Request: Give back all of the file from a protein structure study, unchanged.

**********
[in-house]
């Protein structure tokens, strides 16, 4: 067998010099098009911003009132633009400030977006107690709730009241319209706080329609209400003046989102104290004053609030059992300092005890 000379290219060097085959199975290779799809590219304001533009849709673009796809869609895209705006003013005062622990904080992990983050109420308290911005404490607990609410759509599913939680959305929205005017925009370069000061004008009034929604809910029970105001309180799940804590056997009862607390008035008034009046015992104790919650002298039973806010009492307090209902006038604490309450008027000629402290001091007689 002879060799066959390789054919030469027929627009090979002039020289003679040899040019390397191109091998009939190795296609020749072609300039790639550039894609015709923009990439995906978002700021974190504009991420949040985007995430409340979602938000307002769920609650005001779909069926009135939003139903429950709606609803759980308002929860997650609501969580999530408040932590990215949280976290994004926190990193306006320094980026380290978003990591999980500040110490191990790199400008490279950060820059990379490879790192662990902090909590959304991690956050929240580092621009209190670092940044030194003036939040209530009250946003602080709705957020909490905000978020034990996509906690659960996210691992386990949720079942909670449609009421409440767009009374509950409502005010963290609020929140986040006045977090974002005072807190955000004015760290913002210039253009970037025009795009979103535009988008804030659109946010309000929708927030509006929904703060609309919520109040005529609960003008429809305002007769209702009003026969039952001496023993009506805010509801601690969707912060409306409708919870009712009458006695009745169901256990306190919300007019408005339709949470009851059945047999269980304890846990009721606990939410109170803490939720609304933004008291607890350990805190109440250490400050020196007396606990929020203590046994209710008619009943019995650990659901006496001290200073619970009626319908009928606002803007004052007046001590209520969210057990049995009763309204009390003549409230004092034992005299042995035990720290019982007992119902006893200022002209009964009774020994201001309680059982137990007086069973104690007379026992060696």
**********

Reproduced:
[in-house]
């Protein structure tokens, strides 16, 4: 067998010099098009911003009132633009400030977006107690709730009241319209706080329609209400003046989102104290004053609030059992300092005890 000379290219060097085959199975290779799809590219304001533009849709673009796809869609895209705006003013005062622990904080992990983050109420308290911005404490607990609410759509599913939680959305929205005017925009370069000061004008009034929604809910029970105001309180799940804590056997009862607390008035008034009046015992104790919650002298039973806010009492307090209902006038604490309450008027000629402290001091007689 002879060799066959390789054919030469027929627009090979002039020289003679040899040019390397191109091998009939190795296609020749072609300039790639550039894609015709923009990439995906978002700021974190504009991420949040985007995430409340979602938000307002769920609650005001779909069926009135939003139903429950709606609803759980308002929860997650609501969580999530408040932590990215949280976290994004926190990193306006320094980026380290978003990591999980500040110490191990790199400008490279950060820059990379490879790192662990902090909590959304991690956050929240580092621009209190670092940044030194003036939040209530009250946003602080709705957020909490905000978020034990996509906690659960996210691992386990949720079942909670449609009421409440767009009374509950409502005010963290609020929140986040006045977090974002005072807190955000004015760290913002210039253009970037025009795009979103535009988008804030659109946010309000929708927030509006929904703060609309919520109040005529609960003008429809305002007769209702009003026969039952001496023993009506805010509801601690969707912060409306409708919870009712009458006695009745169901256990306190919300007019408005339709949470009851059945047999269980304890846990009721606990939410109170803490939720609304933004008291607890350990805190109440250490400050020196007396606990929020203590046994209710008619009943019995650990659901006496001290200073619970009626319908009928606002803007004052007046001590209520969210057990049995009763309204009390003549409230004092034992005299042995035990720290019982007992119902006893200022002209009964009774020994201001309680059982137990007086069973104690007379026992060696």